For the past two semesters I’ve had little chance to lie around the house, but my dead skin cells have made a habit of it. Cells that once served a purpose have since sloughed off and gathered in tiny cemeteries beneath the furniture, on the ledges, and atop the light fixtures. It seems almost sacrilege to disturb my dead self parts by vacuuming, but according to one of the biologists on the Arizona State University website, an hour after I’m done, I will shed about 30,000 to 40,000 more skin cells to replace them. If only there were fat cells, but I suppose that would make the floors slippery.

Feather duster courtesy of Robert E Rempher

Feather duster courtesy of Robert E Rempher

Last week I began scrubbing in the kitchen and plan to move slowly through the house, cleaning and shedding as I go. Catching up also includes gardening and preparing for the summer class I teach in July, as well as chasing after my writing projects, which keep getting away from me. I plan to complete at least one piece of writing this summer because I have fewer and fewer summers in my future. Like so many others, I want to leave behind more than just dead skin cells.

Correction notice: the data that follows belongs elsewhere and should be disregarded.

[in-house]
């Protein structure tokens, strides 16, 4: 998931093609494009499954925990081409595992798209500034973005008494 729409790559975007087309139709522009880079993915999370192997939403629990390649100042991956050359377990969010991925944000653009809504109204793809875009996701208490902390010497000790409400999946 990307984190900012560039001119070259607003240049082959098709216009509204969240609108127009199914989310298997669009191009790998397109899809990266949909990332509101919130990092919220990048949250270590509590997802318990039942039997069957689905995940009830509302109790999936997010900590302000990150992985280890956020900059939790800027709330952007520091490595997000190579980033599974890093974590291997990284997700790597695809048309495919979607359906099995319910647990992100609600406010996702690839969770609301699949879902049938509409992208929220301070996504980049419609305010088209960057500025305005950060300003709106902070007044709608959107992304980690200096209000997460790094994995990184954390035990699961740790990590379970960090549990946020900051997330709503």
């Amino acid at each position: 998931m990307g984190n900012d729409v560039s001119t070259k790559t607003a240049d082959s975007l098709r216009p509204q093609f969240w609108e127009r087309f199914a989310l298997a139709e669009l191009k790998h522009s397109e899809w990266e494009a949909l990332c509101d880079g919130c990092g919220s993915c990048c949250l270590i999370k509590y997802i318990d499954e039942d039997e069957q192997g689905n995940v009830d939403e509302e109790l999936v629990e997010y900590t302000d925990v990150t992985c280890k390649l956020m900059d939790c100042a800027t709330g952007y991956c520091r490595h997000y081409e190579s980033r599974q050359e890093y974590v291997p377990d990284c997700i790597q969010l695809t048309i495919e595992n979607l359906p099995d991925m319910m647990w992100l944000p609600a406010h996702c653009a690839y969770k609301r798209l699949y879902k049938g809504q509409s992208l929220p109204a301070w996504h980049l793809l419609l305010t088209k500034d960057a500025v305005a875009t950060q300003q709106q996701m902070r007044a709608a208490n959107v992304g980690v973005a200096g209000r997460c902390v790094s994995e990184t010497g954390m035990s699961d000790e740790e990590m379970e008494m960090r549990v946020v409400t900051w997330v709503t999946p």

Dear Miss Spelling and her moods

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Some moods are easy to spell. Others, not so much.

 

Look closely at the word angry. Smack dab in the middle of “any” is the growling “gr-r-r” sound you make when you’re mad. Any little denial like being told no chocolate before dinner or no tying your little brother to the ceiling fan to see if he can fly is enough to make any child angry. Denial is the river children are constantly being thrown into, so remembering how to spell angry is the orthographic equivalent of dog-paddling.

 

Courtesy of the grandchild